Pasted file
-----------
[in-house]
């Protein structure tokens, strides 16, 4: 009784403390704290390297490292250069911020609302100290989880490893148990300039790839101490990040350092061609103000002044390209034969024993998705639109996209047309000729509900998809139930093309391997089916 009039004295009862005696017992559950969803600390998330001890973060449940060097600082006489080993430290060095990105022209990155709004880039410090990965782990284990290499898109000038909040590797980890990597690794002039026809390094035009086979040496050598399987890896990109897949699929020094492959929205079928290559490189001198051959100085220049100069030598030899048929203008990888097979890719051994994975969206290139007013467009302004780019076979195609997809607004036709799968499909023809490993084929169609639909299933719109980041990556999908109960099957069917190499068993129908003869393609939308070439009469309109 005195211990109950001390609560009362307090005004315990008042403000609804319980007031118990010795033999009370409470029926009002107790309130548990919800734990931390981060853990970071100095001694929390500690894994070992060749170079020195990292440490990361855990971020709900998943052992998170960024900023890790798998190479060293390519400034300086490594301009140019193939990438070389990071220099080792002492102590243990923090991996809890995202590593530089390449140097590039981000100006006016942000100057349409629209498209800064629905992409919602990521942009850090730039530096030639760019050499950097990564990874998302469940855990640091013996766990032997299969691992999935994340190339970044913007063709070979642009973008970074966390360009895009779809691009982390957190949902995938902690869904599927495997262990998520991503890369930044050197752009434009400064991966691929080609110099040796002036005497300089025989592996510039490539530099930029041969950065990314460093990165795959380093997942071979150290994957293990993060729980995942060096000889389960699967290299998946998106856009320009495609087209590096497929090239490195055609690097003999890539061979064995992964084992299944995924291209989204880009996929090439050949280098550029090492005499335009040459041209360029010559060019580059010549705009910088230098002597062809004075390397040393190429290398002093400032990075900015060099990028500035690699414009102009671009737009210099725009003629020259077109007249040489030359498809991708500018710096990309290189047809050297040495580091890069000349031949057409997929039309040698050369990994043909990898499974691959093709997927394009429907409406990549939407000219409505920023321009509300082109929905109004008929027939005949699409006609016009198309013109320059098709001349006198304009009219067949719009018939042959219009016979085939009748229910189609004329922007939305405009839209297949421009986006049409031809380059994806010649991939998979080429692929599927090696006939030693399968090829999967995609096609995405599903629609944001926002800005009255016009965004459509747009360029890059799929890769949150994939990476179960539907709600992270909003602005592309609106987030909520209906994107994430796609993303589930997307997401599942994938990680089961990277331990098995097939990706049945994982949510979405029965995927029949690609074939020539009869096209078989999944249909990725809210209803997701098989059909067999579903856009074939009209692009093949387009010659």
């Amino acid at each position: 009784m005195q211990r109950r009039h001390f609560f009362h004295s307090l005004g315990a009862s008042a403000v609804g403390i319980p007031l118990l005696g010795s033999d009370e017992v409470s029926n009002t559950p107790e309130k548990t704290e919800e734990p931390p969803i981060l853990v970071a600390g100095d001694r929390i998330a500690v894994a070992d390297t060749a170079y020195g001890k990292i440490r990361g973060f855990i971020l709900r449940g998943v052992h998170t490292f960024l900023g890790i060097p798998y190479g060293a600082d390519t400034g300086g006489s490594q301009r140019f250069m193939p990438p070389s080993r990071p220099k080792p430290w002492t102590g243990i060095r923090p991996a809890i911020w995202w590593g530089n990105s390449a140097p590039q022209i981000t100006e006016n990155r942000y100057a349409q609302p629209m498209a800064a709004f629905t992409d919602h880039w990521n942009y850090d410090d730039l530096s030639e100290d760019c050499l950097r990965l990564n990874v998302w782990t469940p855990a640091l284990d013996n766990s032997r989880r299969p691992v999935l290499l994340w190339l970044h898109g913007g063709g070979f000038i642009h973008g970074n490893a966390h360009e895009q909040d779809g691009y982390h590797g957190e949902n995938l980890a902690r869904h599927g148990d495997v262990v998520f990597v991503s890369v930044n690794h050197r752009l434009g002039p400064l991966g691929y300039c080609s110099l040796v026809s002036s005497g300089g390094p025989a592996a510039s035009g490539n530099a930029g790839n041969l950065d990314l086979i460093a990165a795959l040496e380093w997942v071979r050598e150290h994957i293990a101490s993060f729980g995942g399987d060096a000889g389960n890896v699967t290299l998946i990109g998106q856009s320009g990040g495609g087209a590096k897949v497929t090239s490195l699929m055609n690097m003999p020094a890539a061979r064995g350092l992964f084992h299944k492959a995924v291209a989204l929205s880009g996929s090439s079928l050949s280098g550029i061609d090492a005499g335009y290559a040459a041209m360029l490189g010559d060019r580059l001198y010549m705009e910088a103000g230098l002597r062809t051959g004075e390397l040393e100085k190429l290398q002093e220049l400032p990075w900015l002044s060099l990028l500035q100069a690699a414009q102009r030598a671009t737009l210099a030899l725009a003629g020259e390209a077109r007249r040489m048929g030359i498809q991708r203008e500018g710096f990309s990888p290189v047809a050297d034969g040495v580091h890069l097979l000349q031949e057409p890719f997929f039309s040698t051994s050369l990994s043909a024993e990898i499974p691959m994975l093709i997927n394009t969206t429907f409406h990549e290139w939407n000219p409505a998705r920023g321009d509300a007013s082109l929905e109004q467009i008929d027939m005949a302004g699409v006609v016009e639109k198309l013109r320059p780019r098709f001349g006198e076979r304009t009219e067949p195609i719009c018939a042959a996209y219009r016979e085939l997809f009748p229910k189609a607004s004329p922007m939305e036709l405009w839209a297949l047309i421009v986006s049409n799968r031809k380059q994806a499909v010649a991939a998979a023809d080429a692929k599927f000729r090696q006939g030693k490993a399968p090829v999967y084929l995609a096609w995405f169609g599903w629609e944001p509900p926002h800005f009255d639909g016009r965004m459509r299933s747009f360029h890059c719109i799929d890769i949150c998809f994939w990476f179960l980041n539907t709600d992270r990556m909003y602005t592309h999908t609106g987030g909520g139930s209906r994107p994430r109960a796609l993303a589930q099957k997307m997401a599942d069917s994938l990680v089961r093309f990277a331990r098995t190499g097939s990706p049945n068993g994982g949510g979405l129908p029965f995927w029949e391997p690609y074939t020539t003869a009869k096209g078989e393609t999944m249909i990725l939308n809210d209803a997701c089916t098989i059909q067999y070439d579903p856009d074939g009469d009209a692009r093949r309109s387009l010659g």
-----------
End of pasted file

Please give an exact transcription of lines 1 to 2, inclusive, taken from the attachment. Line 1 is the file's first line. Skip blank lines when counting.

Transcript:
[in-house]
């Protein structure tokens, strides 16, 4: 009784403390704290390297490292250069911020609302100290989880490893148990300039790839101490990040350092061609103000002044390209034969024993998705639109996209047309000729509900998809139930093309391997089916 009039004295009862005696017992559950969803600390998330001890973060449940060097600082006489080993430290060095990105022209990155709004880039410090990965782990284990290499898109000038909040590797980890990597690794002039026809390094035009086979040496050598399987890896990109897949699929020094492959929205079928290559490189001198051959100085220049100069030598030899048929203008990888097979890719051994994975969206290139007013467009302004780019076979195609997809607004036709799968499909023809490993084929169609639909299933719109980041990556999908109960099957069917190499068993129908003869393609939308070439009469309109 005195211990109950001390609560009362307090005004315990008042403000609804319980007031118990010795033999009370409470029926009002107790309130548990919800734990931390981060853990970071100095001694929390500690894994070992060749170079020195990292440490990361855990971020709900998943052992998170960024900023890790798998190479060293390519400034300086490594301009140019193939990438070389990071220099080792002492102590243990923090991996809890995202590593530089390449140097590039981000100006006016942000100057349409629209498209800064629905992409919602990521942009850090730039530096030639760019050499950097990564990874998302469940855990640091013996766990032997299969691992999935994340190339970044913007063709070979642009973008970074966390360009895009779809691009982390957190949902995938902690869904599927495997262990998520991503890369930044050197752009434009400064991966691929080609110099040796002036005497300089025989592996510039490539530099930029041969950065990314460093990165795959380093997942071979150290994957293990993060729980995942060096000889389960699967290299998946998106856009320009495609087209590096497929090239490195055609690097003999890539061979064995992964084992299944995924291209989204880009996929090439050949280098550029090492005499335009040459041209360029010559060019580059010549705009910088230098002597062809004075390397040393190429290398002093400032990075900015060099990028500035690699414009102009671009737009210099725009003629020259077109007249040489030359498809991708500018710096990309290189047809050297040495580091890069000349031949057409997929039309040698050369990994043909990898499974691959093709997927394009429907409406990549939407000219409505920023321009509300082109929905109004008929027939005949699409006609016009198309013109320059098709001349006198304009009219067949719009018939042959219009016979085939009748229910189609004329922007939305405009839209297949421009986006049409031809380059994806010649991939998979080429692929599927090696006939030693399968090829999967995609096609995405599903629609944001926002800005009255016009965004459509747009360029890059799929890769949150994939990476179960539907709600992270909003602005592309609106987030909520209906994107994430796609993303589930997307997401599942994938990680089961990277331990098995097939990706049945994982949510979405029965995927029949690609074939020539009869096209078989999944249909990725809210209803997701098989059909067999579903856009074939009209692009093949387009010659």